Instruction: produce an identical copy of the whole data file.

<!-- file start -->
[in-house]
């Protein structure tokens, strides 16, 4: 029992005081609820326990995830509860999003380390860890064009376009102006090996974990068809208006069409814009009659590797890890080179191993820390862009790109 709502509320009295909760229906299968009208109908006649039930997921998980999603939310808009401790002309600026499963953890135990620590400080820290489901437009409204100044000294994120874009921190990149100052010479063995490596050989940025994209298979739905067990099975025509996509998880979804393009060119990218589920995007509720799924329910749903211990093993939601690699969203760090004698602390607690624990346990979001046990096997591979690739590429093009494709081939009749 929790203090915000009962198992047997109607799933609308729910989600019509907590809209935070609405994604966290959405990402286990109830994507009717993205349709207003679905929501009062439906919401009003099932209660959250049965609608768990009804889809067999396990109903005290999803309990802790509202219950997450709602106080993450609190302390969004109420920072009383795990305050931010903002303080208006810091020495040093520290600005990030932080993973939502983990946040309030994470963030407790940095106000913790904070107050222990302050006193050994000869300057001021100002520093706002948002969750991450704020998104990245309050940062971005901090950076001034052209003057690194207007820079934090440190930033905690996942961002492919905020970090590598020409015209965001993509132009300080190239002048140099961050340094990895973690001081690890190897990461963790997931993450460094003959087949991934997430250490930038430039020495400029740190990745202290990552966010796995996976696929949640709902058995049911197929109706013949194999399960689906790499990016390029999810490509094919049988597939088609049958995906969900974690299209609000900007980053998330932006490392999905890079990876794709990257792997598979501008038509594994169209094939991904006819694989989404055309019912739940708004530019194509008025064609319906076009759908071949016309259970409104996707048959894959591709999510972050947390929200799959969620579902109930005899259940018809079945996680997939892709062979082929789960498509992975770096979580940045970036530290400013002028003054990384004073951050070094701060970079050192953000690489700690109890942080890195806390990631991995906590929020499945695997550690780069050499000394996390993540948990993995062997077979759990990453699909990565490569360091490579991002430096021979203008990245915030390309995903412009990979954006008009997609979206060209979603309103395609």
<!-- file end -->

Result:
[in-house]
């Protein structure tokens, strides 16, 4: 029992005081609820326990995830509860999003380390860890064009376009102006090996974990068809208006069409814009009659590797890890080179191993820390862009790109 709502509320009295909760229906299968009208109908006649039930997921998980999603939310808009401790002309600026499963953890135990620590400080820290489901437009409204100044000294994120874009921190990149100052010479063995490596050989940025994209298979739905067990099975025509996509998880979804393009060119990218589920995007509720799924329910749903211990093993939601690699969203760090004698602390607690624990346990979001046990096997591979690739590429093009494709081939009749 929790203090915000009962198992047997109607799933609308729910989600019509907590809209935070609405994604966290959405990402286990109830994507009717993205349709207003679905929501009062439906919401009003099932209660959250049965609608768990009804889809067999396990109903005290999803309990802790509202219950997450709602106080993450609190302390969004109420920072009383795990305050931010903002303080208006810091020495040093520290600005990030932080993973939502983990946040309030994470963030407790940095106000913790904070107050222990302050006193050994000869300057001021100002520093706002948002969750991450704020998104990245309050940062971005901090950076001034052209003057690194207007820079934090440190930033905690996942961002492919905020970090590598020409015209965001993509132009300080190239002048140099961050340094990895973690001081690890190897990461963790997931993450460094003959087949991934997430250490930038430039020495400029740190990745202290990552966010796995996976696929949640709902058995049911197929109706013949194999399960689906790499990016390029999810490509094919049988597939088609049958995906969900974690299209609000900007980053998330932006490392999905890079990876794709990257792997598979501008038509594994169209094939991904006819694989989404055309019912739940708004530019194509008025064609319906076009759908071949016309259970409104996707048959894959591709999510972050947390929200799959969620579902109930005899259940018809079945996680997939892709062979082929789960498509992975770096979580940045970036530290400013002028003054990384004073951050070094701060970079050192953000690489700690109890942080890195806390990631991995906590929020499945695997550690780069050499000394996390993540948990993995062997077979759990990453699909990565490569360091490579991002430096021979203008990245915030390309995903412009990979954006008009997609979206060209979603309103395609």